On the inside covers of many books, or sometimes on the back jacket, you will see a bald summary of the category they belong to: Suspense. Self-Help. Horror.
When I asked the editor I hired last fall how he would pitch my writing, his answer was: "Anne Tyler meets Canadian romance novelist." If he's right, apparently, if and when my book gets picked up, its cover will be tattooed with the word Romance.
I am not entirely sure how I feel about this. I'm rarely sentimental or maudlin. I haven't seen any of the Jane Austen adaptations, let alone attended a weekend back-to-back screening of them. I have watched several of The Lord of the Rings films back to back, but I have to admit that, in reading the series, I sometimes skipped ahead looking for scenes between Arwen and Aragorn.
This week I've been reading Stephen King's book On Writing. It is likely the first Stephen King book I've read - and it's brilliant and helpful. One thing he says is that for a long time he felt somewhat ashamed of the kind of writing he engaged in, that it wasn't Literary enough, that it appealed to much to popular audiences. But, Mr. King says, the material and the themes you write are often not yours for the choosing. They just are what they are.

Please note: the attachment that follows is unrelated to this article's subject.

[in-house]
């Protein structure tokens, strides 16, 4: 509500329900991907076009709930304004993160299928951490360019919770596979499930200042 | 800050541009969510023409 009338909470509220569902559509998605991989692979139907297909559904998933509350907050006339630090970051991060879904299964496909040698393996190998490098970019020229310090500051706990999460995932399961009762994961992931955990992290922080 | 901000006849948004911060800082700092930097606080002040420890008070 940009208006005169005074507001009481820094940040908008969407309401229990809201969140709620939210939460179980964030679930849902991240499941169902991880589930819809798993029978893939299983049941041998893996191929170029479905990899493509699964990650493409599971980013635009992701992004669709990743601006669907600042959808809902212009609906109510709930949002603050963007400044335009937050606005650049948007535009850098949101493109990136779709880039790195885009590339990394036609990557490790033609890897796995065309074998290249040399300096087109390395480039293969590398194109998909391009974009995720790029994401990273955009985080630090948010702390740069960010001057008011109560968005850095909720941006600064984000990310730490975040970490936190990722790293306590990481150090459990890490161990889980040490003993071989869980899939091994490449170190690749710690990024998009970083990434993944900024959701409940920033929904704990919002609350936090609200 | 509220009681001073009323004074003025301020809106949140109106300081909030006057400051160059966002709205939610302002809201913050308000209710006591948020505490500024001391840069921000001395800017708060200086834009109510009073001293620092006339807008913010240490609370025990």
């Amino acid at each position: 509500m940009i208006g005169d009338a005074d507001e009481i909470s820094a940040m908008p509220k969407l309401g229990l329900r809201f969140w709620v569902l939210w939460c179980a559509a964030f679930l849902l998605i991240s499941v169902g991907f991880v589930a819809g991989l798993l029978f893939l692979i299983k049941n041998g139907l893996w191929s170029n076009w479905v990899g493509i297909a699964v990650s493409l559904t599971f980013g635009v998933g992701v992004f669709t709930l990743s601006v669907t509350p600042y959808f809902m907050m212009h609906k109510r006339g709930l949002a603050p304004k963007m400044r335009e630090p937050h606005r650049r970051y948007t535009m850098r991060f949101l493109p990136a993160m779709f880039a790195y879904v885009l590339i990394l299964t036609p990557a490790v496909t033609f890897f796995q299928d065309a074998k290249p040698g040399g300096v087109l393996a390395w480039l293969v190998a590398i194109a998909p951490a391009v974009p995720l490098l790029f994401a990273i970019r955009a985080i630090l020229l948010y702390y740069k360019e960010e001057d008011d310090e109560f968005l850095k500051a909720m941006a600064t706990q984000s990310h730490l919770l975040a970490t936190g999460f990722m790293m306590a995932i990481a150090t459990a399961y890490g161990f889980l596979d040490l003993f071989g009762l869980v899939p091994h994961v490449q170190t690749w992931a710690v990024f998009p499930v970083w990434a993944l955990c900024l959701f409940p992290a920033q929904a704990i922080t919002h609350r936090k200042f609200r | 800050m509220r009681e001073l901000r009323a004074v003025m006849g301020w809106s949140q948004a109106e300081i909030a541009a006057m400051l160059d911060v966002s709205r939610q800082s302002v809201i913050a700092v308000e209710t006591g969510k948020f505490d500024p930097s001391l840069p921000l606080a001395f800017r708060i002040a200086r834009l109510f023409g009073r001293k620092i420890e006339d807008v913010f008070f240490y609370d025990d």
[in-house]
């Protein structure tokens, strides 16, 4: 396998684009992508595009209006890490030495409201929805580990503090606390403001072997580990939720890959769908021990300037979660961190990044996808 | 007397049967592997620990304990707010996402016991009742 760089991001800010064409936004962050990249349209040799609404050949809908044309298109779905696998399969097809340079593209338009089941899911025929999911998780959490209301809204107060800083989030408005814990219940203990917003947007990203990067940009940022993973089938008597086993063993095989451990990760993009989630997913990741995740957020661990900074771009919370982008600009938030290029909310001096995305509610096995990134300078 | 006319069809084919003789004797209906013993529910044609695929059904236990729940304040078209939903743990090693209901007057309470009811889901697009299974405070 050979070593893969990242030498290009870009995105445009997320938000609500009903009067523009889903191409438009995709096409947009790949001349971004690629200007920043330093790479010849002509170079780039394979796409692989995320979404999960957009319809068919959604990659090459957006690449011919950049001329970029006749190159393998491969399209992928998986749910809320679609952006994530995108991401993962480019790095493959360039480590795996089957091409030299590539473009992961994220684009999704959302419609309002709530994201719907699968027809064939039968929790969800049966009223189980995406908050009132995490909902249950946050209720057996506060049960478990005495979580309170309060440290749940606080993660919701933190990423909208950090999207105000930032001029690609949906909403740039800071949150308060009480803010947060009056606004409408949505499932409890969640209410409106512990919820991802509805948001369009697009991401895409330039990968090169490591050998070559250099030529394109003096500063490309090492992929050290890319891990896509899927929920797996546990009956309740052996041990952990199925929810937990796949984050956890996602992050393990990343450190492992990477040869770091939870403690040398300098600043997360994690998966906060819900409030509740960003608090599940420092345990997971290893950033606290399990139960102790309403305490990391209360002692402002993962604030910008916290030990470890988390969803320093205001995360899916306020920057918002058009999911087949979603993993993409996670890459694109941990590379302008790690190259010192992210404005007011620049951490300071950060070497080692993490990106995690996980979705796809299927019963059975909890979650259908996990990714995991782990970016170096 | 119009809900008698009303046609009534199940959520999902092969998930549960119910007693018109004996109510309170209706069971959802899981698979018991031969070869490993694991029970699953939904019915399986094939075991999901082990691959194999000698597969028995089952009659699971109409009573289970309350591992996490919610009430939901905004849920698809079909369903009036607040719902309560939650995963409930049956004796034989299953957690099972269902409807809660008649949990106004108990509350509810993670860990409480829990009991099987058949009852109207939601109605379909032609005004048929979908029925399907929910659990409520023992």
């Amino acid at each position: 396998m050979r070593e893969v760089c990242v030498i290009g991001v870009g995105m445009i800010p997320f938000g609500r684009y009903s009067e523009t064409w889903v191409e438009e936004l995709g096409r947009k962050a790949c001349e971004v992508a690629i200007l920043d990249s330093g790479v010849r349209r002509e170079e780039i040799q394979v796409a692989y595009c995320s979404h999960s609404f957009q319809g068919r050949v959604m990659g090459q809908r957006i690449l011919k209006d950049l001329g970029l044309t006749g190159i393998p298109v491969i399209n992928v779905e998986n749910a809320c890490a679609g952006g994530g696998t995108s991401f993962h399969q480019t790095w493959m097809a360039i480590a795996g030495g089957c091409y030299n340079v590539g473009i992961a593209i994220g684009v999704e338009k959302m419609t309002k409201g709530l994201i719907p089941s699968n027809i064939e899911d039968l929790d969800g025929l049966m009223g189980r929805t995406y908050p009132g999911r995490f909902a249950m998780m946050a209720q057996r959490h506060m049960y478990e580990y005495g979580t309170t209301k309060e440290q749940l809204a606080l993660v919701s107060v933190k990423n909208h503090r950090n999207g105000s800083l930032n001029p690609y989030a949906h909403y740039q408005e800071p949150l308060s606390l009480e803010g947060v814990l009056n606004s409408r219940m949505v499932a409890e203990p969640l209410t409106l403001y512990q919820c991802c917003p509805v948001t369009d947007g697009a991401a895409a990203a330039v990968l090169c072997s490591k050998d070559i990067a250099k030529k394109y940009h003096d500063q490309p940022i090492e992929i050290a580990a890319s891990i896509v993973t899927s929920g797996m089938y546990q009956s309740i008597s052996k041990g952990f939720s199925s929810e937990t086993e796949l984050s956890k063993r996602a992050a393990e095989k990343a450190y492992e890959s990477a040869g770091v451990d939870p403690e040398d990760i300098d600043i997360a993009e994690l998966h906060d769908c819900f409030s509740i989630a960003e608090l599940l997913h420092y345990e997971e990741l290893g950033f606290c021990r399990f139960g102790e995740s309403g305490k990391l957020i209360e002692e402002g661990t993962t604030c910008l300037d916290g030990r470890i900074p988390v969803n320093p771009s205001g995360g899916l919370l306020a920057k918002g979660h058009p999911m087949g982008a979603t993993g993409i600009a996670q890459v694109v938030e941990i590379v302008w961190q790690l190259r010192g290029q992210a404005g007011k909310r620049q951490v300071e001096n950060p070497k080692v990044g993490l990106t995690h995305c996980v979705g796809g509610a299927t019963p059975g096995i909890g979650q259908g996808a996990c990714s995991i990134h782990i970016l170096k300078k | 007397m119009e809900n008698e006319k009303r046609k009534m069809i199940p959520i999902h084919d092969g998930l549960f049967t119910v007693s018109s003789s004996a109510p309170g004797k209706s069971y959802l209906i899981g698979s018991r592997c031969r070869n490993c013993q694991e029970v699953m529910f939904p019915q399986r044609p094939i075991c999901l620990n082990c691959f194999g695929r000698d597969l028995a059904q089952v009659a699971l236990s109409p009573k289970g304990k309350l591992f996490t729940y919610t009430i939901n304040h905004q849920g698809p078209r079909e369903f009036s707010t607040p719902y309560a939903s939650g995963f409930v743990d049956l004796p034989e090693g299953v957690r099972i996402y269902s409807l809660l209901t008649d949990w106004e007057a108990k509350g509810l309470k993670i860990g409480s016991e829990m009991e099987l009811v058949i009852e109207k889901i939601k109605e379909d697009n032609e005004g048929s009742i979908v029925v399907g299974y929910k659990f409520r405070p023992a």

And the main reason I squirm a little at the thought of being classified as a romance writer - besides the fact that I might be called upon to wear flowing dresses and heave my bodice with sighs - is that I associate the genre with cheap thrills, offering unrealistic men to unsatisfied women.
But, as King so aptly demonstrates in his own writing, there are writers in every genre who rise above the classification, who care about the reader, the characters, the language and, most importantly, the story.
So, if I can do that, okay. I'll accept the label. I think.